Eugene O'Neill is widely considered the greatest American dramatist. Winner of the Nobel Prize in literature, O'Neill also received four Pulitzer Prizes over the course of his remarkable career.
Critical Companion to Eugene O'Neill explores the personal, historical, and artistic influences that combined to form such dark and influential American masterpieces as The Iceman Cometh, The Emperor Jones, Mourning Becomes Electra, Hughie, and—arguably the finest tragedy ever written by an American—Long Day's Journey into Night. Ideal for high school and college-level students, this new book covers all of O'Neill's works, as well as detailed entries on his life and related people, places, and topics.
- Synopses and critical assessments of all of O'Neill's plays
- Descriptions of O'Neill's characters
- Discussions of people, places, and topics important to O'Neill's life and work, including alcoholism, Greenwich Village, Paul Robeson, the labor movement, and more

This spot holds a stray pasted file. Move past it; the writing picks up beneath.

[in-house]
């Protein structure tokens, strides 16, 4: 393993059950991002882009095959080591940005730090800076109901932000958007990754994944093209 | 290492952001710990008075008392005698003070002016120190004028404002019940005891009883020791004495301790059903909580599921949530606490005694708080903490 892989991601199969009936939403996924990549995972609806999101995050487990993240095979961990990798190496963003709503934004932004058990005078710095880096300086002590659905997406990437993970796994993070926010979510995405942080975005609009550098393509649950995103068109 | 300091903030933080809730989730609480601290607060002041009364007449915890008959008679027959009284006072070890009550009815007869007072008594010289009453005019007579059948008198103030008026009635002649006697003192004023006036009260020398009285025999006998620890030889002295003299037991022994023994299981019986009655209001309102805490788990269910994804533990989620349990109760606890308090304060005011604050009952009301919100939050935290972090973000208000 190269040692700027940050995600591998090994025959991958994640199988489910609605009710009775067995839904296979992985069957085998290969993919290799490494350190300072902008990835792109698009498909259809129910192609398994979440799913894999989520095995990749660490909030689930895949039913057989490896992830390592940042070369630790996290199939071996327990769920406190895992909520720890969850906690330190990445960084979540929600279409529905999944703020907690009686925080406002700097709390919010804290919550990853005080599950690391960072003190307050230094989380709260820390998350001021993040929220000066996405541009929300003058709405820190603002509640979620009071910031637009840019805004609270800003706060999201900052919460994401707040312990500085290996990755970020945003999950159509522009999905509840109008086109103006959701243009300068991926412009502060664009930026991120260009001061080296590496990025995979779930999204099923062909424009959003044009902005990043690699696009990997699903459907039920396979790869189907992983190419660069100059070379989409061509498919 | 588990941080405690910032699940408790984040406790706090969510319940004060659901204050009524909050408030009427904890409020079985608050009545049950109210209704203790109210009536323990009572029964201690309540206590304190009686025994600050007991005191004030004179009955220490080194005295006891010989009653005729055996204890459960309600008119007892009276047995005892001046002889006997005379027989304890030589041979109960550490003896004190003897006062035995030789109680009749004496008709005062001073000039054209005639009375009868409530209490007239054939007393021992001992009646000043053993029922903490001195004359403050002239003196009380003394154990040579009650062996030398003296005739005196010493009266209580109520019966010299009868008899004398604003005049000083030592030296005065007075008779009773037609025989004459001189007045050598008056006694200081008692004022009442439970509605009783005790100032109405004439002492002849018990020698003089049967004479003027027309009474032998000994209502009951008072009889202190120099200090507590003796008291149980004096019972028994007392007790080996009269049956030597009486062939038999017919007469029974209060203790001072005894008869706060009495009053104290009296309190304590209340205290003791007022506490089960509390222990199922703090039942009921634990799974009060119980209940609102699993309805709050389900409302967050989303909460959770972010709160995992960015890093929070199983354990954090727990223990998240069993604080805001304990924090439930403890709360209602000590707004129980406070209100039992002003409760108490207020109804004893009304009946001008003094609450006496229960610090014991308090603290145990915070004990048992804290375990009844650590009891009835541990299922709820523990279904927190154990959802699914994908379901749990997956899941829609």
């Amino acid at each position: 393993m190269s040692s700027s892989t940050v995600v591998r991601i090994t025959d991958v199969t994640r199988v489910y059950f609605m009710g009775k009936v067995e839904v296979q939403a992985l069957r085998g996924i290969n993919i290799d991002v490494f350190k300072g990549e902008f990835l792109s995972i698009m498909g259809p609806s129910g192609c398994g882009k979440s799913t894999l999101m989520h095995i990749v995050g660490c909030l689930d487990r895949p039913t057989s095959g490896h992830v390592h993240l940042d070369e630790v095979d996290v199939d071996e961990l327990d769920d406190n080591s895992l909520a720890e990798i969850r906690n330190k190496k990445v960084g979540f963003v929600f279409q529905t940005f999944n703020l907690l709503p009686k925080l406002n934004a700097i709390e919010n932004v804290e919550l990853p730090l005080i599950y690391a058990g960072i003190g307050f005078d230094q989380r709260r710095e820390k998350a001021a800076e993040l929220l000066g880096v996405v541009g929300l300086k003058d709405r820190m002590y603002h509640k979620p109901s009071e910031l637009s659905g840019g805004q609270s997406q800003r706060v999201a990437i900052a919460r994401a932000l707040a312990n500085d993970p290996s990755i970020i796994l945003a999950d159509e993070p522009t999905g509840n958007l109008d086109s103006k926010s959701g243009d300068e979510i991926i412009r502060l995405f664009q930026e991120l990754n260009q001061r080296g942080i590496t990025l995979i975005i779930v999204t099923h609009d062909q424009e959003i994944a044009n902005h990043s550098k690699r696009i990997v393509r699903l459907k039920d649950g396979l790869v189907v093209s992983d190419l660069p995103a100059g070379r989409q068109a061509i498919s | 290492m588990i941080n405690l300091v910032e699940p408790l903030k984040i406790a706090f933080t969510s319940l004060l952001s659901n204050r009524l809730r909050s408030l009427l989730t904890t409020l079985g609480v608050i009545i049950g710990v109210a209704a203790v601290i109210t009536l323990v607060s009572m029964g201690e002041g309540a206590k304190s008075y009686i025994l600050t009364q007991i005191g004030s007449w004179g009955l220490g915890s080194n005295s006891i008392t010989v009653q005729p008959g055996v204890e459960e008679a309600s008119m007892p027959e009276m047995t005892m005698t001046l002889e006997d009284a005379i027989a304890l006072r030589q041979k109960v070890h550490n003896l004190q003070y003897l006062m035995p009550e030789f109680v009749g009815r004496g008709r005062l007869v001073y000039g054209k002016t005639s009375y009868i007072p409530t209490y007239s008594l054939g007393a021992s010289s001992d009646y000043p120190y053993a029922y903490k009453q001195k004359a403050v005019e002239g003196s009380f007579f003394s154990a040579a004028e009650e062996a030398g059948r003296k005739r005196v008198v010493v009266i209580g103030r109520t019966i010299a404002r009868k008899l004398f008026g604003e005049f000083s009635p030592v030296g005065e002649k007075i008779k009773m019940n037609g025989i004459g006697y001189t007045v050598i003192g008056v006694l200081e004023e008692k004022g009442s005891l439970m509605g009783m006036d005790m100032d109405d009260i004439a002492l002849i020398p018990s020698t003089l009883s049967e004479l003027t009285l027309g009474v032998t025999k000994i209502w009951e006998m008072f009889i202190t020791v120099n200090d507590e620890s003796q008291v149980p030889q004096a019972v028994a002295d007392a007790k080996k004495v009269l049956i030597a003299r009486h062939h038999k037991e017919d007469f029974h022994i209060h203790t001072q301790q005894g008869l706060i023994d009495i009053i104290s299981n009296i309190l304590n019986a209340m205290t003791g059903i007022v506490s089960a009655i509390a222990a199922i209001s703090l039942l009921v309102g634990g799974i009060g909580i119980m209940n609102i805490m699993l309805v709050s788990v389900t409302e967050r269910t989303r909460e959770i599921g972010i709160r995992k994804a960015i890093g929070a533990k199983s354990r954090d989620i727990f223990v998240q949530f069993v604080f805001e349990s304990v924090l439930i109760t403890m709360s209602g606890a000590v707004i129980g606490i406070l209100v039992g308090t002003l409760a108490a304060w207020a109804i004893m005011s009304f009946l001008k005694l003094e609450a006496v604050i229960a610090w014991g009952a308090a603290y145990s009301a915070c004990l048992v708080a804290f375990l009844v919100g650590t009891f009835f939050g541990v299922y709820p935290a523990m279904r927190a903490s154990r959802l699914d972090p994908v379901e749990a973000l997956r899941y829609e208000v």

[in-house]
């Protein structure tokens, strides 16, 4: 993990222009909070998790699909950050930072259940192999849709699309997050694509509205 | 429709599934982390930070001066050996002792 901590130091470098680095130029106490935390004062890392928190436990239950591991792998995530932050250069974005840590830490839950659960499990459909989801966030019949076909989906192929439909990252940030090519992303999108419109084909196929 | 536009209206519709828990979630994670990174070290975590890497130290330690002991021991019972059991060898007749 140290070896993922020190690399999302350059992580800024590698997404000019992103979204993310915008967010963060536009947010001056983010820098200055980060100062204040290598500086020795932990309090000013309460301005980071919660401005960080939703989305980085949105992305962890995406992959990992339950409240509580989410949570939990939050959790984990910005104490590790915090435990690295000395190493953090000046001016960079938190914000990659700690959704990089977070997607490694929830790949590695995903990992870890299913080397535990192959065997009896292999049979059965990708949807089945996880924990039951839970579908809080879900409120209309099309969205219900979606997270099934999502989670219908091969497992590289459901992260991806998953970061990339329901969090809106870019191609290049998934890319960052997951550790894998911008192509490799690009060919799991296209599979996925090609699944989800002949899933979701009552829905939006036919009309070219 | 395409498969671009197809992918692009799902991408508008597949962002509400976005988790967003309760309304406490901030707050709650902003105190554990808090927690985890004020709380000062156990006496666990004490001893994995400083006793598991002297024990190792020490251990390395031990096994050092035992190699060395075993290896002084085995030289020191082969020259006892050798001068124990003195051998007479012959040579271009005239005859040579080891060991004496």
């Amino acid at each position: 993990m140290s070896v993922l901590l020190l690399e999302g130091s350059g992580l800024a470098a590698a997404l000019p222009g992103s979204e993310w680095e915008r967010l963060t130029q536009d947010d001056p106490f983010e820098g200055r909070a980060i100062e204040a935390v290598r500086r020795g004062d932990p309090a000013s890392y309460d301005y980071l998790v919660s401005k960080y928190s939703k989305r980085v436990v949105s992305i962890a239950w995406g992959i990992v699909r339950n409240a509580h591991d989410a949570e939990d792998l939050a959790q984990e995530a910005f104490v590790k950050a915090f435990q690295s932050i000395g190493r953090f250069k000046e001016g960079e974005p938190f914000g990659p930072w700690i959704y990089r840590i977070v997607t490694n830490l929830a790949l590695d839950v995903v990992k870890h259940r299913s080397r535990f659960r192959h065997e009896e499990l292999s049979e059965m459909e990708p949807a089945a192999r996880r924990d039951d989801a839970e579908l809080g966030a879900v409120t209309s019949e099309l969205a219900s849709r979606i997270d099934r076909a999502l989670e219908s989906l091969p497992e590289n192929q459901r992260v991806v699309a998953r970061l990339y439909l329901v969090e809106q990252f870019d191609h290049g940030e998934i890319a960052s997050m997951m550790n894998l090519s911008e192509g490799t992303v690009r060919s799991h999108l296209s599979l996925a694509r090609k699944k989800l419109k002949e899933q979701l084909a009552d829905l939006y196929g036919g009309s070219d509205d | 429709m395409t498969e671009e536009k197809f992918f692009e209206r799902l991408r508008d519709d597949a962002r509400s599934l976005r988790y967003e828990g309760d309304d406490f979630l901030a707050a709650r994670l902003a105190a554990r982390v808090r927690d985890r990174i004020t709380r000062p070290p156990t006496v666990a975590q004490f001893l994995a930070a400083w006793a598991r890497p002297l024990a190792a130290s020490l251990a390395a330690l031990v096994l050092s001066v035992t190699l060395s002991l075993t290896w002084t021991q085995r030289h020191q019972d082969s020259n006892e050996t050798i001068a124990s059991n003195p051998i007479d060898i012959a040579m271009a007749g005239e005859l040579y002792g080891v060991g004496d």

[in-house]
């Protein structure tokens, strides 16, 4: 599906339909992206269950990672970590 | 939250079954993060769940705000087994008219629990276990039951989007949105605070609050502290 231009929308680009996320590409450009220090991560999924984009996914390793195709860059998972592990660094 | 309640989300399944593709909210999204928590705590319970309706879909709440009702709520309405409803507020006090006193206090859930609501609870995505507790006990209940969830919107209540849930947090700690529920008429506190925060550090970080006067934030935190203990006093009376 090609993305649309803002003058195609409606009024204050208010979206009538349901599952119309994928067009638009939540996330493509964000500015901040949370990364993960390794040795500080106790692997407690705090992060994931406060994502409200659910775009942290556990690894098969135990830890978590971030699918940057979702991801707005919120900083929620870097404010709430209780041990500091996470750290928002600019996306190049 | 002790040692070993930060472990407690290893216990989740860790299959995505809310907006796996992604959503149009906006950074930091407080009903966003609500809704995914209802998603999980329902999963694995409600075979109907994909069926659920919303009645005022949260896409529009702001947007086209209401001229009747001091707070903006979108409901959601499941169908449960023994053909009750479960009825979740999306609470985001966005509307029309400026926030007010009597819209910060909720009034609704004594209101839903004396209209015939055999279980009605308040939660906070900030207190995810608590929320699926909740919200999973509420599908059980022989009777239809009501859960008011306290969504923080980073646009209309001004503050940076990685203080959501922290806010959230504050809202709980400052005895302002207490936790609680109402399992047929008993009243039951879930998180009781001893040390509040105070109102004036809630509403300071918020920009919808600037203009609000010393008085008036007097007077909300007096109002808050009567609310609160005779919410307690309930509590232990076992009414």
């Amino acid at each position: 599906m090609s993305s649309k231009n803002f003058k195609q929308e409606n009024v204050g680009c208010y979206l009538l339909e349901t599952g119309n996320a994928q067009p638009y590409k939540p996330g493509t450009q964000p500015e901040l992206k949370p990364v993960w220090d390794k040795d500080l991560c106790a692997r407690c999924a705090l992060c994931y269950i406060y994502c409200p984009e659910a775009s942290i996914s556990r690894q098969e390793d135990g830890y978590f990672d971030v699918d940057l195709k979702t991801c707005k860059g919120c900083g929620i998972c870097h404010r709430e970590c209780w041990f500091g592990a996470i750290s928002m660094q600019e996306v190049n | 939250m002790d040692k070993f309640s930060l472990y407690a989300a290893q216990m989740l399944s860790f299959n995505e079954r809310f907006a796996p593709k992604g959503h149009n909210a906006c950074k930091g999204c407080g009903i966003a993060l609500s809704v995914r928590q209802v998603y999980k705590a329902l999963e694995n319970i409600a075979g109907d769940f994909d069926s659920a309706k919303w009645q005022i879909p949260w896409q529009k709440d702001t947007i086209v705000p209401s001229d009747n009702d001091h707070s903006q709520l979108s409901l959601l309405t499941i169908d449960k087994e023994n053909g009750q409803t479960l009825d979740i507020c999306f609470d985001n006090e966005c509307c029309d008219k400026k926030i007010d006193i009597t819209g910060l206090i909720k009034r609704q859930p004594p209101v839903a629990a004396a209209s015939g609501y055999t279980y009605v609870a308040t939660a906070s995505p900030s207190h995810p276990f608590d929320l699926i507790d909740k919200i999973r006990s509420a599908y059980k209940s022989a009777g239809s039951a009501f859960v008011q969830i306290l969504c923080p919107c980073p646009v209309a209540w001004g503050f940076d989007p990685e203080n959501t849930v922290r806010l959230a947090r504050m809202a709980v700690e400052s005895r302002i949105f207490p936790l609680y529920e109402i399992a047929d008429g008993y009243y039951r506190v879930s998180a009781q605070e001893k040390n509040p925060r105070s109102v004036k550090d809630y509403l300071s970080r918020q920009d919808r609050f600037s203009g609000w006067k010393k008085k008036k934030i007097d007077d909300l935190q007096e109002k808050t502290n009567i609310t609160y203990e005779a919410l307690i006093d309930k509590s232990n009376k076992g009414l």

- Appendixes, including a chronology, bibliographies of primary and secondary sources, and more.
Black-and-white photographs and illustrations. Index. Appendix. Bibliographies. Cross-references. Chronology. In two volumes.
About the Author(s)
Robert M. Dowling, Ph.D., is associate professor of English at Central Connecticut State University and a member of the editorial board of The Eugene O'Neill Review. He is the author of Slumming in New York: From the Waterfront to Mythic Harlem and numerous scholarly articles. His edited version of "The Screenews of War," a previously unpublished short story by Eugene O'Neill, appeared in the journal Resources for American Literary Study. Dowling is currently coediting a critical anthology on O'Neill's early bohemian and radical influences.